Elections 2012: Barack Obama Leads Mitt Romney By Six Points Nationally

President Barack Obama leads his Republican rival Mitt Romney by six points nationally among likely voters, according to a CNN/ORC poll released Monday.

President Barack Obama has a growing lead in polls and an easier path to the White House than challenger Mitt Romney, but the Republican is still within striking distance with eight weeks to go before the election. Photo: Scout Tufankjian/Obama for America

President Obama expanded his lead over Mitt Romney after their back-to-back nominating conventions and has leads in eight of the top nine battleground states, giving him an advantage but not a lock on the race.

Tracking polls by Gallup and Rasmussen gave Obama a 5-point edge on Monday. A CNN/ORC poll on Monday gave Obama a 6-point lead among likely voters, up from a tie before the Democratic convention, Reuters reports.

52 percent of likely voters support Obama, and 46 percent back Romney (2 percent responded neither, and 1 percent had no opinion).

That’s a four-point bump since a poll taken before the Democratic convention in Charlotte, N.C., when the two candidates were tied at 48 percent. Prior to both conventions, Obama had 49 percent to Romney’s 47 percent.

“Clearly, heading into the final 60 days of the campaign the president has opened up an edge, and that includes in the swing states, too,” pollster Peter Brown of Quinnipiac University said. “But Romney just needs to move the needle a few points and the race would be right back to even,” he said.

According to The Huff Post, Obama took the lead as the candidate better trusted to handle the economy, with 50 percent of likely voters saying he’d do a better job on the issue, compared to 49 percent who favored Romney (1 percent said neither).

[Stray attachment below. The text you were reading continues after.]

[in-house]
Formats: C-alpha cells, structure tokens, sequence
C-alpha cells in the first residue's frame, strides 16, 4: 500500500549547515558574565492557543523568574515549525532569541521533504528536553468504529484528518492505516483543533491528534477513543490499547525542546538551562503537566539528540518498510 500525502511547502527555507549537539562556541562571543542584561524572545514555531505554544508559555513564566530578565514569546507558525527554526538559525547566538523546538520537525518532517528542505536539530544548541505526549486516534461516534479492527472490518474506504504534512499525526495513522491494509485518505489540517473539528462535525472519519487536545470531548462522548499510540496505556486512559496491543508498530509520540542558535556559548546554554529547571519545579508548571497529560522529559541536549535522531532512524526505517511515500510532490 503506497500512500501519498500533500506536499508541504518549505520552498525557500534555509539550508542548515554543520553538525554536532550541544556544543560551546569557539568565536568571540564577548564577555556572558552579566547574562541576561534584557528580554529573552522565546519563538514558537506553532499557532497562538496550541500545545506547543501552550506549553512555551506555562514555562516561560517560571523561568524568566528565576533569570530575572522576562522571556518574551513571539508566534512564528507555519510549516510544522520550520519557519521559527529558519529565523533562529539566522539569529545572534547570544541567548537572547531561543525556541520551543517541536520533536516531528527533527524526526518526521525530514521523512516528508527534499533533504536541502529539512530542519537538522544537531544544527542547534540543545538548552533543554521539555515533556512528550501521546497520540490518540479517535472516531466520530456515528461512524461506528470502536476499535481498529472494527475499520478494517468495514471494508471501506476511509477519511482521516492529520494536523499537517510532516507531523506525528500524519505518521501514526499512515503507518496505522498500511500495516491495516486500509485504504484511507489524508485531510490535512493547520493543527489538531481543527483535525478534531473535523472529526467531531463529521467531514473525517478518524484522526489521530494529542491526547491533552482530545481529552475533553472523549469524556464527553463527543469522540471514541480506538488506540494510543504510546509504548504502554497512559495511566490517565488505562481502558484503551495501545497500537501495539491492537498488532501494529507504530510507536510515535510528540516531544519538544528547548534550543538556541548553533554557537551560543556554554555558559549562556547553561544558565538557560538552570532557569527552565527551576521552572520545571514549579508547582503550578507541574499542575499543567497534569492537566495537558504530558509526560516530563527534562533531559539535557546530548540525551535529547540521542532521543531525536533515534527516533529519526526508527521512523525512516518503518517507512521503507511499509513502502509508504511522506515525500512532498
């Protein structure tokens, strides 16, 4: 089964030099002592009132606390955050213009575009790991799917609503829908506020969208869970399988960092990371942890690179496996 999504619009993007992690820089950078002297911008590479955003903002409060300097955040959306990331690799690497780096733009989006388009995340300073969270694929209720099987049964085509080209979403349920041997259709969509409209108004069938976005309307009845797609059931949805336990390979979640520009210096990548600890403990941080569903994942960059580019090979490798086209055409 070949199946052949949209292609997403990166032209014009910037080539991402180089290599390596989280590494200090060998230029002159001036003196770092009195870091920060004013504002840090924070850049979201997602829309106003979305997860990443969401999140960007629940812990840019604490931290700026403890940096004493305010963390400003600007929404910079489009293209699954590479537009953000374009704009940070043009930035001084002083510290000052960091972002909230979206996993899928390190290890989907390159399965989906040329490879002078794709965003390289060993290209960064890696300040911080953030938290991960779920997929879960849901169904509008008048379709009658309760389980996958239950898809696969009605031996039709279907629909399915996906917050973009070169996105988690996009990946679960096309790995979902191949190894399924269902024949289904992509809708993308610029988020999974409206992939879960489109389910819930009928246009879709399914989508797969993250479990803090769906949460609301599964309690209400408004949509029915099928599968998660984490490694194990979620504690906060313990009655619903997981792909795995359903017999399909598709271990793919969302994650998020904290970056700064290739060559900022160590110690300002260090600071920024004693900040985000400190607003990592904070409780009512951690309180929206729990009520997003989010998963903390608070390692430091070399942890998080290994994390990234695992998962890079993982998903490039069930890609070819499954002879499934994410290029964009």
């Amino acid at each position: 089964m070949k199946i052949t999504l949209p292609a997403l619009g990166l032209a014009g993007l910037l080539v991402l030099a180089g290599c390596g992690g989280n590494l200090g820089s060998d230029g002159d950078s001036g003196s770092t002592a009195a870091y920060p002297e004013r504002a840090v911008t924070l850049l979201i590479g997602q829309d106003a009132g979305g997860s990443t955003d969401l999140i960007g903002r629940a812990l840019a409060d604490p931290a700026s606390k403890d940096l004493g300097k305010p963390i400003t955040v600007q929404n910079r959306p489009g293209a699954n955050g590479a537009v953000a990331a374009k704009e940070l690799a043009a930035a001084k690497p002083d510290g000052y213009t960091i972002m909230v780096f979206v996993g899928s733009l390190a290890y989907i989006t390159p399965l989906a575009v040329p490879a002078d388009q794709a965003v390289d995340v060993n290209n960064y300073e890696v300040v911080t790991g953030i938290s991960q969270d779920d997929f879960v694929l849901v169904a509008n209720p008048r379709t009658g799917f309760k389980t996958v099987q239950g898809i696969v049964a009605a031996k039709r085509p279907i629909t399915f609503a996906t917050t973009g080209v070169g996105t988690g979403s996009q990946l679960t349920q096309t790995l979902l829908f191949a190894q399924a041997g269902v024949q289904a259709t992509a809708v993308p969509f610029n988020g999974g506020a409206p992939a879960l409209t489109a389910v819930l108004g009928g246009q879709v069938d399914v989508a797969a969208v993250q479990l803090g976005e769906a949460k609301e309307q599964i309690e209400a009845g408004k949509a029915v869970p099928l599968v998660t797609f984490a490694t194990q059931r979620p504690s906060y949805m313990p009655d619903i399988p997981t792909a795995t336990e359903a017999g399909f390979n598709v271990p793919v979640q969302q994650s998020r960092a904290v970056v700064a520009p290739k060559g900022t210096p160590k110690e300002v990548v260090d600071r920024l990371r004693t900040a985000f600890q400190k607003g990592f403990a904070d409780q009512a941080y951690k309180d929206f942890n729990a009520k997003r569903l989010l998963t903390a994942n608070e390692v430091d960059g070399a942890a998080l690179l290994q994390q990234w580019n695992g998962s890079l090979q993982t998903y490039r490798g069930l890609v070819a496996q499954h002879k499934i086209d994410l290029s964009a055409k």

Republicans are desperately trying not to panic. Romney’s camp released a memo from its internal pollster on Monday telling supporters not to panic about the latest polls — which led some to speculate that Romney’s advisers are the ones panicking.

“Don’t get too worked up about the latest polling,” wrote Neil Newhouse in his memo about Obama’s edge in post-convention surveys.

“While some voters will feel a bit of a sugar-high from the conventions, the basic structure of the race has not changed significantly,” he said. “The reality of the Obama economy will reassert itself as the ultimate downfall of the Obama Presidency, and Mitt Romney will win this race.”

Earlier, an unnamed Romney source talking to the National Review also slammed reports that Romney’s campaign “knows it’s losing, and that Ohio is slipping out of reach.”

The source said that Obama’s convention bounce will quickly evaporate.

“Sometimes I think there’s a conscious effort between the media and Chicago to get Republicans depressed,” he told Richard Lowry. “And I hope our friends realize that all these media analysts out there are Democrats who want us to lose.”

“It’s horseshi*t. Nobody in Boston thinks we’re going to lose.”

Daily News reports that the Romney campaign got more bad news Monday, when the Obama camp announced it had topped the GOP’s fundraising haul for the first time since April.

The president’s campaign, combined with the Democratic National Committee, raised more than $114 million in August, compared with $111.6 million raised by Romney and the GOP.

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